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Friday, 12 July 1946


The Government acted on the view that early demobilization of the forces was the key to the major problem- of transition. The sooner the great body of men and women engaged in the services and related activities were returned to peace occupations, the sooner would war costs fall and civil production increase to meet the pent-up demand for goods and services which constituted the danger of inflation. General demobilization began on the 1st October last year and I may fairly claim that it has proceeded with -unexampled success. Originally it was planned that by the 30th June of this year 400,000 men and women would have been discharged from the services. In actual fact this target was exceeded by 50,000, so that during the nine months some 450,000 men and women were made available for civil employment. It is probably true to say that nowhere amongst 'the Allied countries have these results been bettered.

The effect is seen in employment figures. At the 30th, June, 1945, there were 2,650,000 men and women in civil occupations in Australia. At the 30th June this year, despite the fact that a large number of women and over-age men have withdrawn from the employment field, the number in civil occupations is estimated to have been 3,030,000. In other words, nearly 400,000 more people are on civil production now than there were a year ago. This figure, of course, takes no account of those discharged servicemen who are still on leave before taking up employment.

Perhaps the most gratifying feature of this great change-over process has been the rapidity and ease with which people discharged from war. occupations have been absorbed into civil employment. During the past year over 500,000 men and women have been released from defence and other government occupations. Yet at no stage has there been any significant number of unemployed, and the amount paid in unemployment allowances and servicemen's reinstatement allowances has been negligible.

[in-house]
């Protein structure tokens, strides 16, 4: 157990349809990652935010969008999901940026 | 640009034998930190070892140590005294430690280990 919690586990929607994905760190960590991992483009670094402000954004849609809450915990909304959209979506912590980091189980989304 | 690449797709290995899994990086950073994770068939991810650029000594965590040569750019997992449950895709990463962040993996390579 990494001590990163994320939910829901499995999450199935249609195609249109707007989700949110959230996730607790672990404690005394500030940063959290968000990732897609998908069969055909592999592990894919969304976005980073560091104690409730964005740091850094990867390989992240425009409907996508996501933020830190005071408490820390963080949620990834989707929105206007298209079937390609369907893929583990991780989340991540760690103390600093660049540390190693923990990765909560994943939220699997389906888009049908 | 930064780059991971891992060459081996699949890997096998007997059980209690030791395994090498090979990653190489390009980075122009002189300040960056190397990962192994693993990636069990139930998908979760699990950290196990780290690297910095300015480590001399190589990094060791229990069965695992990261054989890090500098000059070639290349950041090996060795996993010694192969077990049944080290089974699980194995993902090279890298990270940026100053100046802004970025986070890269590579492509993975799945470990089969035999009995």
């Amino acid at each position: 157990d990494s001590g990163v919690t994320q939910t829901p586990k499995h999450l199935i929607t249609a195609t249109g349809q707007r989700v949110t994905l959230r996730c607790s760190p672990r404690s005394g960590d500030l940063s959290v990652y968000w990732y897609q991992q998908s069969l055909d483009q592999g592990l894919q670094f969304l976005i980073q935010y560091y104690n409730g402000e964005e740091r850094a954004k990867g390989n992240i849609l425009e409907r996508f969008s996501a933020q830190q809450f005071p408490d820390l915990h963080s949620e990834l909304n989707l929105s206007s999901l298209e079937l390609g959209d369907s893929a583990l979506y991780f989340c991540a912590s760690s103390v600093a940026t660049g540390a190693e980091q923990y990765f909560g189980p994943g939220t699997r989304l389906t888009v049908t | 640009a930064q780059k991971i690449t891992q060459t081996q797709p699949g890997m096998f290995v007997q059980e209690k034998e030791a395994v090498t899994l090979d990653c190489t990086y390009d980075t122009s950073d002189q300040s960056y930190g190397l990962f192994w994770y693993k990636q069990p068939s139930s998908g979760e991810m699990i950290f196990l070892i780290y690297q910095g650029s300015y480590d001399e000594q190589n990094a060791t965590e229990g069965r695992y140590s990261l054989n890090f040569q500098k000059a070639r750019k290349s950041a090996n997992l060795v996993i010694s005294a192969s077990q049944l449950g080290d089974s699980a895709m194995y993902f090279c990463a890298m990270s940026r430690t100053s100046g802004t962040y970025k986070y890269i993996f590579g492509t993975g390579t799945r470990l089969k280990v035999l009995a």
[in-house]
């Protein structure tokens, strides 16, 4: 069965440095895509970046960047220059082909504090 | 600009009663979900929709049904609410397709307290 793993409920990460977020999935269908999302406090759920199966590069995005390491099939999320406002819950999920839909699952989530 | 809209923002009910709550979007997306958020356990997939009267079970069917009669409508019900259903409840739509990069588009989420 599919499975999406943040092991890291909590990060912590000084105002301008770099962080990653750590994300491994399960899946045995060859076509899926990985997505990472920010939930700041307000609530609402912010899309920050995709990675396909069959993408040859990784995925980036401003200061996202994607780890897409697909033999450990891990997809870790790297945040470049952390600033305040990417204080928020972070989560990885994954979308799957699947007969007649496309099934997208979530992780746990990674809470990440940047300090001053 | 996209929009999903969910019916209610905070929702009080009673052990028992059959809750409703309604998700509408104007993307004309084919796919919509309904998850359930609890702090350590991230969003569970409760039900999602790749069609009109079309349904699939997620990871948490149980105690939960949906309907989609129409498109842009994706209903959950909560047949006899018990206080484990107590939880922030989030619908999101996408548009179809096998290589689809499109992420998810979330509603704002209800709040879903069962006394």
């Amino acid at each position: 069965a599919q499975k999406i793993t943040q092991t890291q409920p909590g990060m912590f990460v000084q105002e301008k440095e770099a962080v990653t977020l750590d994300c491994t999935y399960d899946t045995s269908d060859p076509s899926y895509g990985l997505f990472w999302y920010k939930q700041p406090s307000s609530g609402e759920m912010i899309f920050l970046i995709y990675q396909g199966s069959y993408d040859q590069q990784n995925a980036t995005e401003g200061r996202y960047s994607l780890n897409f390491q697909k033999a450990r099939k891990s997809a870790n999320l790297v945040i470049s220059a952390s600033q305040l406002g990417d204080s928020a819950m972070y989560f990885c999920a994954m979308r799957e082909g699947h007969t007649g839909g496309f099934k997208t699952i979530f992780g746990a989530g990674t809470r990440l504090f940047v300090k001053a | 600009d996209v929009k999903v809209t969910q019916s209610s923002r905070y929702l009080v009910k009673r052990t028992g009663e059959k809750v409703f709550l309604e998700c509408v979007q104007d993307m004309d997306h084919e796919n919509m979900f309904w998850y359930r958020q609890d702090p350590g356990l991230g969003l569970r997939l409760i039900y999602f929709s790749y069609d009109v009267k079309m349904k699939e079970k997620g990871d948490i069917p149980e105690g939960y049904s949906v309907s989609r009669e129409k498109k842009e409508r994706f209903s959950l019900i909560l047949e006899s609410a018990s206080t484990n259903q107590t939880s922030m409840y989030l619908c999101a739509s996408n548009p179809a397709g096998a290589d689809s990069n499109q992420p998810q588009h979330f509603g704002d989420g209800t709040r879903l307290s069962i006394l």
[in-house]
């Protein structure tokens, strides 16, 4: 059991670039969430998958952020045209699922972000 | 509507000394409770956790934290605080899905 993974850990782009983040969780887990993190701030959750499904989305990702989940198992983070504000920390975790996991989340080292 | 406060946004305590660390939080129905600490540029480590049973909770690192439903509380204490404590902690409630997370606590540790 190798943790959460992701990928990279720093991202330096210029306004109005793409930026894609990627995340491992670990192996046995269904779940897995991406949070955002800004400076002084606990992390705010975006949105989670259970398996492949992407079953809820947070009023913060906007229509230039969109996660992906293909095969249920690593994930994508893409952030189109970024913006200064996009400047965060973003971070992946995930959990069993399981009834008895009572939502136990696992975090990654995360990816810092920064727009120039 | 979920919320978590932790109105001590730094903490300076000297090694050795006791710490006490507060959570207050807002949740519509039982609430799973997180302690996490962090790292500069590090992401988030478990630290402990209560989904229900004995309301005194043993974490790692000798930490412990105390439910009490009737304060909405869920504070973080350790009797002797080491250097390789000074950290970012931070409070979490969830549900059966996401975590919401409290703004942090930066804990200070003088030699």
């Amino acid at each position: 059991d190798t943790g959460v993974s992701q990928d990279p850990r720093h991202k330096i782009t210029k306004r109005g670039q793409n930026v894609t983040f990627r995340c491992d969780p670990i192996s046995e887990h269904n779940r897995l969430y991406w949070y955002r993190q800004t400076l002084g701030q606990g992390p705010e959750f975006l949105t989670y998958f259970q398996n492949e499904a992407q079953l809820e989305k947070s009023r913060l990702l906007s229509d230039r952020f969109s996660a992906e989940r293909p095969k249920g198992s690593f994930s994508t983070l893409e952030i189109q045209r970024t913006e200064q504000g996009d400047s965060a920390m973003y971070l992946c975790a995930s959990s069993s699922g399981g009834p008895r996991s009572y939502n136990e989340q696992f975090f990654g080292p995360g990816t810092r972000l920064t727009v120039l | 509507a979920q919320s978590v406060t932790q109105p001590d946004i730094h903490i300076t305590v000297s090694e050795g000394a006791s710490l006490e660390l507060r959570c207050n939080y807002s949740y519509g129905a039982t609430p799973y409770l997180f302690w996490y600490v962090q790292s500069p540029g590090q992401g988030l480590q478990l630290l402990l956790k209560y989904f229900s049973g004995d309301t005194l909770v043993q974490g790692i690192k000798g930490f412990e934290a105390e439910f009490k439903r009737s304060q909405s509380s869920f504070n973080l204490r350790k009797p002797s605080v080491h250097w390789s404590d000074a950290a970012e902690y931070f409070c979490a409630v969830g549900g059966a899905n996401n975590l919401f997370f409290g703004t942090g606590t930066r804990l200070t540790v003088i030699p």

Budget Results, " 1945-46

The speeding up of demobilization last ye'ar was reflected in the approximate budget results which are. now available. War expenditure in Australia was £340,000,000, compared with the budget estimate of £298,000,000. For this a group of items arising out of the return and disbandment of troops, the movement of ships and aircraft, and the dismantling and storage of war equipment was principally responsible. Deferred pay alone was £18,000,000 above the budget estimate. The settlement on demobilization of leave and other accumulated credits in pay books also brought active pay above the estimate by £4,000,000. Ship movements and aircraft maintenance cost an additional £5,000,000. Reciprocal lendlease and subsidies -to primary producers also exceeded the estimates by £6,000,000 and £7,000,000 respectively.